Tuesday, 31 January 2017
The story begins in the wake of the disaster following the South Sea Bubble bursting and the lives that were destoyed when it fell apart. There are no waters more deep nor latitudes more unforgiving than the tempest of financial ruin. It is agreat love story as well, the tale of Jack Sheppard, house breaker and infamous jail escapee, and his whoring pick pocket lover Edgeworth Bess. A proper love story it is too, whatever that may supposed to be. Full of the random insanity love inspires and the cruelties that most noble and inspiring of emotions may bring about. I think love is like a sparkling clean stream running downhill to collect in a clear pool for the thirsty to drink from. Only, when one tracks up stream you find the rotting carcass of a dead sheep through which your sweet drinking water has passed. Mind you, I am no expert when it comes to matters of the heart. Jake Arnott in his past work has demonstrated a great understanding off the complexities of the human heart and its many dark corners. There is no sense of " Oh well, now I am reading the thoughts of the bad man" or "now we get to hear what the good person thinks."He writes about human beings and the appalling contrariness of the human condition as the good and the bad in men and women are just flip sides of the same coin.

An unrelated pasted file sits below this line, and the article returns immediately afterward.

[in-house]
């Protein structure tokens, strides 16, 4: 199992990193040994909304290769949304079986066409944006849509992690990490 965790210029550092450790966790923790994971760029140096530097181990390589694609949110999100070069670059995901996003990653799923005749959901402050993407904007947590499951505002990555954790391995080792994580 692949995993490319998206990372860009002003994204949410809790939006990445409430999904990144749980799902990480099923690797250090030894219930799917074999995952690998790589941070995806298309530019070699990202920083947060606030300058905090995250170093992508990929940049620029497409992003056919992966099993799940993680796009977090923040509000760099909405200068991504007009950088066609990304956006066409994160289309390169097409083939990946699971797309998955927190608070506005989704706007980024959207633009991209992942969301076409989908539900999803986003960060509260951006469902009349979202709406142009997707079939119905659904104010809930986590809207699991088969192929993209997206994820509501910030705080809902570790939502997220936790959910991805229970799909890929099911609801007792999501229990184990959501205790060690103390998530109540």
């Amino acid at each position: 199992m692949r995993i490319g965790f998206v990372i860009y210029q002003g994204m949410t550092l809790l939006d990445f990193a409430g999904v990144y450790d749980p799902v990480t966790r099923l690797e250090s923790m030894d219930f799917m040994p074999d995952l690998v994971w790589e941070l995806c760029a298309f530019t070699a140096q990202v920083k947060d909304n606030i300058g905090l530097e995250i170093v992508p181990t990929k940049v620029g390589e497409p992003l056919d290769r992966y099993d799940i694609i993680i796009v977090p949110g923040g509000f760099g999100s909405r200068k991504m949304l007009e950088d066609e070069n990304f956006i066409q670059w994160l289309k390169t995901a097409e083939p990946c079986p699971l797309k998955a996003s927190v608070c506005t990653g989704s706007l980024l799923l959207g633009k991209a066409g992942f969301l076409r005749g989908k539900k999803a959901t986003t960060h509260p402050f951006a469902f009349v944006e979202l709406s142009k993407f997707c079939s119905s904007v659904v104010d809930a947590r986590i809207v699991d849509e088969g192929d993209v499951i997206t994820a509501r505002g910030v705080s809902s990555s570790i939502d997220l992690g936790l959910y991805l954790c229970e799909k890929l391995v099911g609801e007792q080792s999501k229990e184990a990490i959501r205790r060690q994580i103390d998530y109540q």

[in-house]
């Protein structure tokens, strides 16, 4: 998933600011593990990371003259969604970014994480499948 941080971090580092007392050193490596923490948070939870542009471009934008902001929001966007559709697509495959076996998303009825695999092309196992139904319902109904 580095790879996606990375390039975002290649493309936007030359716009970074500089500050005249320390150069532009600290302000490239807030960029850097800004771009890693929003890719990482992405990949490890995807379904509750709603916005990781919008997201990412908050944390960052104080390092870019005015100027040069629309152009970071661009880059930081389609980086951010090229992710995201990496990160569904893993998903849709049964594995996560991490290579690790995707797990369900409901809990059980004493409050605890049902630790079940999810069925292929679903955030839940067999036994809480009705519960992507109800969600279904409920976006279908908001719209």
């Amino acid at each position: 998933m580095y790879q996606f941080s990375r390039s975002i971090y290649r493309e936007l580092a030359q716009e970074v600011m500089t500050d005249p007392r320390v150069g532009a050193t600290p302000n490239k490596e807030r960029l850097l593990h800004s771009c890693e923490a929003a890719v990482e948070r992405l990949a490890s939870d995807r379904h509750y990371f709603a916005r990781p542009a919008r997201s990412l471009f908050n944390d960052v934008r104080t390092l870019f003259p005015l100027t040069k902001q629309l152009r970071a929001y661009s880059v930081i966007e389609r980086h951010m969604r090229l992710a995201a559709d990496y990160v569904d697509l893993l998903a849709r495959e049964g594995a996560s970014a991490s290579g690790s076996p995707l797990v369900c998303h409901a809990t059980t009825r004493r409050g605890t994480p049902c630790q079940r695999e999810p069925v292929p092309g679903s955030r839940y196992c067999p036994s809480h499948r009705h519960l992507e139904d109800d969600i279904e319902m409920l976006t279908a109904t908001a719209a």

"Give no thought for the morrow" they were advised from the pulpit. As the poor and reeking congregation sat quietly but studiously stealing from each other. And boy did they take this advice to heart. Guzzle in the moment for no one knows how many moments one has left. London was a dirty place to live, a hard and unforgiving place to try and build a life of worth, dirty and hard in all senses of the words. A sodden miasma of human waste and desperation where cleanliness was a state of mind and soul and not a state one generally found oneself in. Jake Arnott's work is not for the faint hearted. He tells us of the world and its history as it was and not as we may fancifully hoped it would be. Peter Ackroyd's history of London also covers this period in engaging detail and everything you need to know is bullet pointed with insight and humour and a genuine street wisdom.
Stick on a Tiger Lillies album while you are reading it and fell yourself fall under a spell.
I know I did.
This is a variation of a sketch made of Jack Sheppard while he was incarcerated and awaiting the rope in Newgate prison. The gesture he is making is one that Sheppard himself assumed The gesture
he is making is one that Jack Sheppard himself assumed whilst posing for the drawing. The resulting painting is attributed to Sir James Thornhill circa 1723, after visiting Newgate to do the sketches for the final piece. I wonder if he wore a nose-gay? For every single account of the place suggests it smelled like the deepest darkest cess pit of hell. A punishment in itself.
Thursday, 19 January 2017
I finally picked a copy of this storybook up just this week, having first heard of it over thirty years ago, sometime in the mid eighties I think. It was read aloud by Neill Innes in an episode of a television show called The Book Tower( I did continue to watch this show even after my hero Tom Baker no longer hosted it. I did enjoy it but it never quite felt the same for me.) It was a beautiful and atmospheric reading with a camera moving across the stunning artwork by Nicola Bayley with an enchanting sound suite and a spirited and endearing performance by the very lovely Neill Innes ( He of Bonzo Dog Doo-Dah Band fame. The Urban Spaceman himself.)